Happearing is a drama about a young student in a small town in France in 1963 in need of an abortion, a medical chore made extremely difficult because abortion is banned. I saw this French film for the first time at the beginning of March, and it was a harrowing and much needed cinematic experience.
I watched Event right after the Supreme Court leaked that the justices will overturn Roe vs. Wade, effectively banning abortion in large swathes of America. Anyone who paid attention in recent years knew it was coming, but the apparent confirmation was still shocking. Watching this film for the second time with the almost certain certainty that what it depicts may soon no longer be historical but the current reality was like a kick in the teeth.
I cannot overstate the urgency of this film; movies don’t get much more essential than that. It’s true that anyone who thinks abortion should be illegal is unlikely to seek an overwhelmingly sympathetic dramatization of the trauma of being pregnant when you don’t want to, when staying pregnant will derail the future you’re working towards. But even those who categorically support safe and legal access to abortion should see it. I suspect that many people, especially those who are too young to remember how things used to be, don’t realize how reproductive health care for anyone who could get pregnant was a nightmare and could soon be again.
With startling intimacy, director Audrey Diwan immerses viewers in the psyche of Anne (Anamaria Vartolomei), an independent woman in her twenties who discovers she is pregnant as she prepares to go through the rigorous entrance exams to a prestigious university. Diwan and cinematographer Laurent Tangy use a 1.37:1 aspect ratio, a boxy look that replicates films of that era. But – much more important – the frame constrains Anne. She is stuck in her predicament, with no easy way out.
On-screen labels count the progress of her pregnancy – “3 weeks”, “4 weeks”, and so on – as she desperately explores her incredibly limited options, even though she is unable to speak directly to nobody about them. “The law is ruthless,” her appalled doctor tells her when she alludes to abortion; prison is a real possibility for anyone who helps him. Other men take chilling advantage of her vulnerability and the ignorance of pregnancy that her world has instilled in her. She has close friends, but doesn’t dare tell them about her situation either…and the judgment of other naughty, naughty young women at school hardly bears to think about. The internalized misogyny is real: Girls and women can be brutal enforcers of the patriarchy while being a “good girl” elevates you, if only slightly, above “bad girls.” Feminine solidarity, where Anne finds it, is cold and thin.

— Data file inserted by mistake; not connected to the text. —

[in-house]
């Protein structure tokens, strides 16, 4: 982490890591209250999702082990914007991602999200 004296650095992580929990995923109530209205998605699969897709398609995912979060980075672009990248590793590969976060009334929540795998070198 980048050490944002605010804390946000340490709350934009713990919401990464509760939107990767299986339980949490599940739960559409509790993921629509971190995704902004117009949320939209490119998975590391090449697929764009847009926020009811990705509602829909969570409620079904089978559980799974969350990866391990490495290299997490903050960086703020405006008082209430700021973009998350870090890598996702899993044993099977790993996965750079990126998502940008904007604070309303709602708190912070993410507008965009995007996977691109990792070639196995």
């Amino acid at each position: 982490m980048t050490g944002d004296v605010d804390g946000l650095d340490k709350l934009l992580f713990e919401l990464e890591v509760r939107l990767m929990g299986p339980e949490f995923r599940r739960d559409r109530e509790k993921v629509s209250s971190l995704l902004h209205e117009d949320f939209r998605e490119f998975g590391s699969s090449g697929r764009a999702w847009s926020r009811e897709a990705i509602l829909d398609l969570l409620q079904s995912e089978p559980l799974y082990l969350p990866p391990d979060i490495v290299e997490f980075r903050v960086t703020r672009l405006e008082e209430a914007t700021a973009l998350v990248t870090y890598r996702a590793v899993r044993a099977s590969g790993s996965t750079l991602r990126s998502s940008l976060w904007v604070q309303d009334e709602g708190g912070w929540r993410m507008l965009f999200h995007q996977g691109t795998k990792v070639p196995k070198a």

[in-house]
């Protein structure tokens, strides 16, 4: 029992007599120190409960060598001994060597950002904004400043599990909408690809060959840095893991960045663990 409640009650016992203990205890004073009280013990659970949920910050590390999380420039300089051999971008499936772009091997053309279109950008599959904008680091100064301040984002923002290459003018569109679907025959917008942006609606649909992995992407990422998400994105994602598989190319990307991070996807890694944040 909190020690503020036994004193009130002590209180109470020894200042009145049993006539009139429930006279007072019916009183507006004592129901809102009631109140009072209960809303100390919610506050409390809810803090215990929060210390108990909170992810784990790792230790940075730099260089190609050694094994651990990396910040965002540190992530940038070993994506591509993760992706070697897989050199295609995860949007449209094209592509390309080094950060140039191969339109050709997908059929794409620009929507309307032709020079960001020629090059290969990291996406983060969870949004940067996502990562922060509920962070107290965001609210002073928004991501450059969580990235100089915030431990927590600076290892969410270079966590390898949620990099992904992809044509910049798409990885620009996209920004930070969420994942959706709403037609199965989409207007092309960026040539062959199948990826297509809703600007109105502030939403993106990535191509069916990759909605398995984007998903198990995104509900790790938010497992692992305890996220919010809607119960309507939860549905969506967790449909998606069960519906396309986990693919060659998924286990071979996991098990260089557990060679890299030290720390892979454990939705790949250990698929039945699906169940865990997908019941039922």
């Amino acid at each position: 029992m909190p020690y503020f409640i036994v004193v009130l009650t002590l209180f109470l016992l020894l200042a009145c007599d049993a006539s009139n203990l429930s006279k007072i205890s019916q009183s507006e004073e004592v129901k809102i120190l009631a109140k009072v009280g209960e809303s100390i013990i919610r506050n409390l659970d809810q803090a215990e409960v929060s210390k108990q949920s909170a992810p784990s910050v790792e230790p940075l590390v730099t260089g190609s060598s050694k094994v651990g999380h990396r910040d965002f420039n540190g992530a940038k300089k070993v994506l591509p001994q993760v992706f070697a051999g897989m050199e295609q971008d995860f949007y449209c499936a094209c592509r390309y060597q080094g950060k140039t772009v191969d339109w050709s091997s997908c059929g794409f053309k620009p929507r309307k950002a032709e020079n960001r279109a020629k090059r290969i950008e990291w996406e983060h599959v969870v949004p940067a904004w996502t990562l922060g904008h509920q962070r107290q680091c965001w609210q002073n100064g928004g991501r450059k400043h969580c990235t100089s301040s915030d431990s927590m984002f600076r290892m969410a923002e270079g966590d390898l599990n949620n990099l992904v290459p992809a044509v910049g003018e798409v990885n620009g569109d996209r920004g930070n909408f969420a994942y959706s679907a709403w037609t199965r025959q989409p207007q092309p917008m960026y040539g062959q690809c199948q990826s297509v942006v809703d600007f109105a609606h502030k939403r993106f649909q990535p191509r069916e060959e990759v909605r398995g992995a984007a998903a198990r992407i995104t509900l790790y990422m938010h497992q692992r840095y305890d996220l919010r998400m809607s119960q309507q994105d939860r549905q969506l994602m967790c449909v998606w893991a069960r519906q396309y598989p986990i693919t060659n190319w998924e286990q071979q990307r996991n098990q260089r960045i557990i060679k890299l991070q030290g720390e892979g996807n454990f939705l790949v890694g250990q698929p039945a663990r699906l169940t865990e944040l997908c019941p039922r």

An adaptation by Diwan and Marcia Romano of Annie Ernaux’s semi-autobiographical short novel titled The event, the original title translates to “The Event”. And we can assume that what happens now will be the defining moment in Anne’s life. If she dies from a clandestine abortion (which is not improbable) or has the abortion or has the baby; if she ends up in jail; whether she will continue to have the life she wants, on her own terms and on her own schedule, or not. The isolation of her experience – even as so many other women walk the same path – is suffocating.
This is a horror movie. Anne’s life boils down to suppressed understatements as her schoolwork suffers and her time runs out. Vartolomei’s intense performance is one of concentrated terror, a scene with which she must remain still and silent lest anyone guess what she is enduring. Event is a body horror conjured up by knitting needles and prepared medical instruments on a kitchen table, more suggestive than purely graphic, but enough is enough. This is what we look at once again. Don’t look away. ♦
Directed by Audrey Diwan
With Anamaria Vartolomei
At the Magic Lantern Theater